New York Daily Photo Analytics

Tuesday, July 18, 2006

Astor Place Cube

Certainly one of the most prominent landmarks in Manhattan, the 15 foot cube at Astor Place has been a fixture since 1967 - designed by Tony Rosenthal from Cor-Ten steel and officially named "Alamo". It goes by many popular names and most commonly is just known as "the cube." The all-black sculpture sits at a crossroads between the East and West Village at a major intersection: 4th Avenue, St Marks Place, 8th Street, Lafayette Street, around which we find Cooper Union (background in the photo), theaters, the new Gwathmey building and the Astor Place subway station. Its most distinguishing feature is its ability to be rotated, a source of endless fascination for passersby. The Cube's prominent location and unique appearance has made it a planned and unplanned meeting place since it was installed. It became a major hangout for punks, students, skateboarders etc. Its removal for repairs in March of 2005 was subject to many rumors and concerns. However, all were relieved when in November, 2005, the Cube was finally returned (NYC Parks press release here). Here is a final article with many details on this enduring and fascinating NYC icon.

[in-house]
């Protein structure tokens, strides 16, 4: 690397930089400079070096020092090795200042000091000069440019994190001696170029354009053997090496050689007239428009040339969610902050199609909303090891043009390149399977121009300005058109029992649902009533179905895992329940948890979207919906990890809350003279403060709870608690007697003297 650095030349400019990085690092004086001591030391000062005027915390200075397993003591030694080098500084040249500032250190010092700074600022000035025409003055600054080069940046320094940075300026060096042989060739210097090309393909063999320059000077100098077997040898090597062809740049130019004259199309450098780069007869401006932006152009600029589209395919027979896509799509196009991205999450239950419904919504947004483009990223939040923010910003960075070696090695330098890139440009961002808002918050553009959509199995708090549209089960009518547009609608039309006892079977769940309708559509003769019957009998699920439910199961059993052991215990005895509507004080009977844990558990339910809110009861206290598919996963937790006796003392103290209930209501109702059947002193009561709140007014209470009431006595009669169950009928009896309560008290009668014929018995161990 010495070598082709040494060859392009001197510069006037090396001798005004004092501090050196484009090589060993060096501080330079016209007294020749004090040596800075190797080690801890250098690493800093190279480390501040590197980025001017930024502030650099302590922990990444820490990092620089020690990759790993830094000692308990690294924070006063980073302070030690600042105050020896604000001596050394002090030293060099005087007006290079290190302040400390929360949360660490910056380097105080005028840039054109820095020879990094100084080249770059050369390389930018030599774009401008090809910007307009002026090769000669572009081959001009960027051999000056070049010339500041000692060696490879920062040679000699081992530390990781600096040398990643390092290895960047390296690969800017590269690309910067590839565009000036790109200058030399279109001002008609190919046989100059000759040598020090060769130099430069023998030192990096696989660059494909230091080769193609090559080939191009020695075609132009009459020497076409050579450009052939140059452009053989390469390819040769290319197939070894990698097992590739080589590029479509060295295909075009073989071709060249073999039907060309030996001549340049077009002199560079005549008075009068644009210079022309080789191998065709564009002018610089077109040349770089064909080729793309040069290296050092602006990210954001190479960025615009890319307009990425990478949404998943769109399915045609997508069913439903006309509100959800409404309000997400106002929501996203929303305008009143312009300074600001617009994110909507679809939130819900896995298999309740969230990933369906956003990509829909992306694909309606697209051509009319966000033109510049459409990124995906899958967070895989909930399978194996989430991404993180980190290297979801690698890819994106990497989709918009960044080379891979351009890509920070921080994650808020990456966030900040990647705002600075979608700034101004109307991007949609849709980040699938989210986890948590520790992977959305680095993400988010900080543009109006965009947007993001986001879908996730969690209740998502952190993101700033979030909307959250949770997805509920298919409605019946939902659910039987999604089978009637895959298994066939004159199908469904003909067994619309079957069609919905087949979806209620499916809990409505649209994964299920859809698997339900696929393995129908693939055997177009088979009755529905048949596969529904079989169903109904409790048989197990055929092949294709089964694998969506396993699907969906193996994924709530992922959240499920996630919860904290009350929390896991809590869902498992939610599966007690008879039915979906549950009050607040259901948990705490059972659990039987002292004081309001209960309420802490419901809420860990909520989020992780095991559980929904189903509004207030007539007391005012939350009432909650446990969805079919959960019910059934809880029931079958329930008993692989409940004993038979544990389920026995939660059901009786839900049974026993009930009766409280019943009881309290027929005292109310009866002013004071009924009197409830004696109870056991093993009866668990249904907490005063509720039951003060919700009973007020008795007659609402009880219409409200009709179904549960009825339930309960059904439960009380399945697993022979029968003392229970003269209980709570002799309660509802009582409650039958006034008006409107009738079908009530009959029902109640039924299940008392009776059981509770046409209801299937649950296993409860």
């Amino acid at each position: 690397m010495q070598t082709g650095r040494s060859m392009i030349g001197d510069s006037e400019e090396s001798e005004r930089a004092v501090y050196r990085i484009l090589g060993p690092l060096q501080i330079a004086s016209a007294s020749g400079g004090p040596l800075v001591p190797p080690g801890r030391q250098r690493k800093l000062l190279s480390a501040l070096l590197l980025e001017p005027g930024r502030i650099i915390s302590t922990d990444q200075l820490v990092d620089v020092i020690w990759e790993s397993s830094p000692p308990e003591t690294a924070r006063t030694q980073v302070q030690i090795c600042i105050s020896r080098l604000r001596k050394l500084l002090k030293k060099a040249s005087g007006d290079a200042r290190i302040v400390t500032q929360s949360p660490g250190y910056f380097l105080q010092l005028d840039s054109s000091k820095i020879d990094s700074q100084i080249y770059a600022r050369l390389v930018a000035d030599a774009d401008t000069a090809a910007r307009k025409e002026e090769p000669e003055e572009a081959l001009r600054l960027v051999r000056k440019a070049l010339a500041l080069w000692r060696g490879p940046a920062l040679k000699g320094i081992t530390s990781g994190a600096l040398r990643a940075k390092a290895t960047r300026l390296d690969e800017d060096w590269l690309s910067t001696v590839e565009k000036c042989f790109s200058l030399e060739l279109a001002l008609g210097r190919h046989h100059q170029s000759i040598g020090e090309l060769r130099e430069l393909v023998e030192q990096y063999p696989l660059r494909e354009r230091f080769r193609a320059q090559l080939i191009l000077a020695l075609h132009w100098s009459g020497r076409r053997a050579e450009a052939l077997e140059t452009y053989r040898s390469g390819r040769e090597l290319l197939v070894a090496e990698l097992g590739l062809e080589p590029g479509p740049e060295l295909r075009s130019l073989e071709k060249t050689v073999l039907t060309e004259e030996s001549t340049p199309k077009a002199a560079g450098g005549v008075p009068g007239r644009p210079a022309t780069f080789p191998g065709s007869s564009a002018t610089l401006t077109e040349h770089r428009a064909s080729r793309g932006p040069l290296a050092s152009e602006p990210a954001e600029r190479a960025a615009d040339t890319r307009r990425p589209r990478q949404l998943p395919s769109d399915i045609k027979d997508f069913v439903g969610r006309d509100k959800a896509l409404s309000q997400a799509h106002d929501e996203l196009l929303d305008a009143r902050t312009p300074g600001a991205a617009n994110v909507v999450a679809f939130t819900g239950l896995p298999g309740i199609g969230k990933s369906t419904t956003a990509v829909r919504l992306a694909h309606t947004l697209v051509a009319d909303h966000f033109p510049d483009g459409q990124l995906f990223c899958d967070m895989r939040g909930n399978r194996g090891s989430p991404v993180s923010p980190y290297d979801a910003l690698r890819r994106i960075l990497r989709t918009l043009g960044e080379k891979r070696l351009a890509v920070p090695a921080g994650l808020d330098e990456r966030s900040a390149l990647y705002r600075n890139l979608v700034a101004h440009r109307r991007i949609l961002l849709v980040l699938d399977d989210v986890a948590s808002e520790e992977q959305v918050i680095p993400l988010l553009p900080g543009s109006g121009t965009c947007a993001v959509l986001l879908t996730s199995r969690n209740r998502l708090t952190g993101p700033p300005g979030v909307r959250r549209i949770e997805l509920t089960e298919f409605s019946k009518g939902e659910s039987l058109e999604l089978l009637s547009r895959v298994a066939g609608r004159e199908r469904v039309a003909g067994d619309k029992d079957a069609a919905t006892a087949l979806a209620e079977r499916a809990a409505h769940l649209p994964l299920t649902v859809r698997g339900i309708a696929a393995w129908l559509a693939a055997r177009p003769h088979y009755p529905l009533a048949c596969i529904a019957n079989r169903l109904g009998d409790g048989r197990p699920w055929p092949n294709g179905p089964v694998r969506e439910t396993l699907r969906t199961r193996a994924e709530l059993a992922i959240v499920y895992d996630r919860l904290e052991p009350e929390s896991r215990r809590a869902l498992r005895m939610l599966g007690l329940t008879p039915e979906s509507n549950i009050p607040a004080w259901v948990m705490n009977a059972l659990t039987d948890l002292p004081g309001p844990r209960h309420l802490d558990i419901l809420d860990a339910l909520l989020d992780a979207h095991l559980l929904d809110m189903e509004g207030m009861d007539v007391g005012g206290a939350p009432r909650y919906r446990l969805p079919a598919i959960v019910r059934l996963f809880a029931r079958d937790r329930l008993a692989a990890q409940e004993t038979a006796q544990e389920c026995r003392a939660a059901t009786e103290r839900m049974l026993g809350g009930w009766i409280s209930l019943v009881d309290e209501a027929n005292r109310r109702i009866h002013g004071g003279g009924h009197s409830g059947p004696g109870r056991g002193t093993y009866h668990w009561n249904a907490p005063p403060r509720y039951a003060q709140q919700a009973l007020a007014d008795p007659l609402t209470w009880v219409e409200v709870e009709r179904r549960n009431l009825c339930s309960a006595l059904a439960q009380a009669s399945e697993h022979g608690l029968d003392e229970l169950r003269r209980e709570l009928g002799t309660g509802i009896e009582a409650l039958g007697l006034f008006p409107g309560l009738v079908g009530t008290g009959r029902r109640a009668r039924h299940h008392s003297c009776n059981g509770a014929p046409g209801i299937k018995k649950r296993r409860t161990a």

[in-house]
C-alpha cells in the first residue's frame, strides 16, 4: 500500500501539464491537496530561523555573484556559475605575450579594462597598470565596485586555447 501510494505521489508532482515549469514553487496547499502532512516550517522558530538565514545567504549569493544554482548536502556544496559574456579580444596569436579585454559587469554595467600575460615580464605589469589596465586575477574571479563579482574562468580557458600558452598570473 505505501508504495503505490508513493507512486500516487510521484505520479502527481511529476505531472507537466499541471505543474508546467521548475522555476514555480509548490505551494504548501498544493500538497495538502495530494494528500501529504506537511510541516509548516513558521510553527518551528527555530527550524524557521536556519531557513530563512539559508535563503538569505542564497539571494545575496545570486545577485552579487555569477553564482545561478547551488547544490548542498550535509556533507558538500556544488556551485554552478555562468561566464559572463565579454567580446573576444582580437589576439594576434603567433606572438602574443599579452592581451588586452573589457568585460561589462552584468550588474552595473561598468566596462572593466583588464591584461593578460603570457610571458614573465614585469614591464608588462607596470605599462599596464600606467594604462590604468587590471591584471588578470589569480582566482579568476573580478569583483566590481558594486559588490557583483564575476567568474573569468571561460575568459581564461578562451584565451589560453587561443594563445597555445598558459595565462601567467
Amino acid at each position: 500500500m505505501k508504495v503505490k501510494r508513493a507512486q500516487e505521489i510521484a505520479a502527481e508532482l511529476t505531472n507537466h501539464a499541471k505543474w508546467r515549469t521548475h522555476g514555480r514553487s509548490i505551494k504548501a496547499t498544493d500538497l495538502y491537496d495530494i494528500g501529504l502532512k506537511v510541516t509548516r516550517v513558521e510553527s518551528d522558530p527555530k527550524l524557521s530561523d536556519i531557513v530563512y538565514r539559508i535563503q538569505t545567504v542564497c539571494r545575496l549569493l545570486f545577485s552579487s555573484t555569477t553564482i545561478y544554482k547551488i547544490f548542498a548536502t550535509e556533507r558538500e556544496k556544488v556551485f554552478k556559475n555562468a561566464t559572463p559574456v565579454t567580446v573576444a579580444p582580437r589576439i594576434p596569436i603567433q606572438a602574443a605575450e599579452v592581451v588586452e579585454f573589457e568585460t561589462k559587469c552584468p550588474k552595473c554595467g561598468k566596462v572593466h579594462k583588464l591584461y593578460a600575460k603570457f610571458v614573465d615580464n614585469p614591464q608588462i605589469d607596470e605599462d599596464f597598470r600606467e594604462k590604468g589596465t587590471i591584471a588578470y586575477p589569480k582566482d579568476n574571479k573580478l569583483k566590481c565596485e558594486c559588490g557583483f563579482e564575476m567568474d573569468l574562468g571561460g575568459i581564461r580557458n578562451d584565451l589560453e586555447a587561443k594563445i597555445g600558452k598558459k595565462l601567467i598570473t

7 comments:

Anonymous said...

I'd be scared to sit beneath it if it can be rotated. The illusion that it can fall over is too great. All that said, I think it's a great picture.

Chris

luggi said...

Lovely post.

Brian said...

Thanks - the cube is one of my favorite icons - I'm thankful it has been restored. It was in very bad shape.
Brian

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